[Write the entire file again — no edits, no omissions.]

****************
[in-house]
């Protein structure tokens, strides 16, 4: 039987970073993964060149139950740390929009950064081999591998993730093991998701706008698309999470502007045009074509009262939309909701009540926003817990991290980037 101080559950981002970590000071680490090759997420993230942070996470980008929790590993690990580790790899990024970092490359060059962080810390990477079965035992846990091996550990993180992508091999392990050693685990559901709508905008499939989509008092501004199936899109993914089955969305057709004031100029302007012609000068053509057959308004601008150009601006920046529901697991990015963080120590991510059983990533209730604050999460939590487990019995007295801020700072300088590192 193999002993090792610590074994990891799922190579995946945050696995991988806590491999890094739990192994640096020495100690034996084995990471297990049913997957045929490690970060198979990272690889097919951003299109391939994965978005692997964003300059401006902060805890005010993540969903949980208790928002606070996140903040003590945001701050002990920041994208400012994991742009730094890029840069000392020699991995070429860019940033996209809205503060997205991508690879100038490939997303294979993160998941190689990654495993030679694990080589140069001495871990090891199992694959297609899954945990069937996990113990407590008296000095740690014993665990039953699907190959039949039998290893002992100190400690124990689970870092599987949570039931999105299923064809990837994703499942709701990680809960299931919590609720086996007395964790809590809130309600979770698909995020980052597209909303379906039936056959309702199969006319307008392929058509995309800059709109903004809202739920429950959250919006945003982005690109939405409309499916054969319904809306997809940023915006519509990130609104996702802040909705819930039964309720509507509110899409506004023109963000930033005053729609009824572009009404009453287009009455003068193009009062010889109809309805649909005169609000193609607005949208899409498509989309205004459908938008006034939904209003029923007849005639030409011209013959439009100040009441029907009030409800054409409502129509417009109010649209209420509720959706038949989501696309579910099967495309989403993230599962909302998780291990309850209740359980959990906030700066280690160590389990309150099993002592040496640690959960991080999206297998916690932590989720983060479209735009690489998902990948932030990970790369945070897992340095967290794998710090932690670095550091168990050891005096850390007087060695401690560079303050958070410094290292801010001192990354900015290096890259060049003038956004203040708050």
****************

[in-house]
């Protein structure tokens, strides 16, 4: 039987970073993964060149139950740390929009950064081999591998993730093991998701706008698309999470502007045009074509009262939309909701009540926003817990991290980037 101080559950981002970590000071680490090759997420993230942070996470980008929790590993690990580790790899990024970092490359060059962080810390990477079965035992846990091996550990993180992508091999392990050693685990559901709508905008499939989509008092501004199936899109993914089955969305057709004031100029302007012609000068053509057959308004601008150009601006920046529901697991990015963080120590991510059983990533209730604050999460939590487990019995007295801020700072300088590192 193999002993090792610590074994990891799922190579995946945050696995991988806590491999890094739990192994640096020495100690034996084995990471297990049913997957045929490690970060198979990272690889097919951003299109391939994965978005692997964003300059401006902060805890005010993540969903949980208790928002606070996140903040003590945001701050002990920041994208400012994991742009730094890029840069000392020699991995070429860019940033996209809205503060997205991508690879100038490939997303294979993160998941190689990654495993030679694990080589140069001495871990090891199992694959297609899954945990069937996990113990407590008296000095740690014993665990039953699907190959039949039998290893002992100190400690124990689970870092599987949570039931999105299923064809990837994703499942709701990680809960299931919590609720086996007395964790809590809130309600979770698909995020980052597209909303379906039936056959309702199969006319307008392929058509995309800059709109903004809202739920429950959250919006945003982005690109939405409309499916054969319904809306997809940023915006519509990130609104996702802040909705819930039964309720509507509110899409506004023109963000930033005053729609009824572009009404009453287009009455003068193009009062010889109809309805649909005169609000193609607005949208899409498509989309205004459908938008006034939904209003029923007849005639030409011209013959439009100040009441029907009030409800054409409502129509417009109010649209209420509720959706038949989501696309579910099967495309989403993230599962909302998780291990309850209740359980959990906030700066280690160590389990309150099993002592040496640690959960991080999206297998916690932590989720983060479209735009690489998902990948932030990970790369945070897992340095967290794998710090932690670095550091168990050891005096850390007087060695401690560079303050958070410094290292801010001192990354900015290096890259060049003038956004203040708050």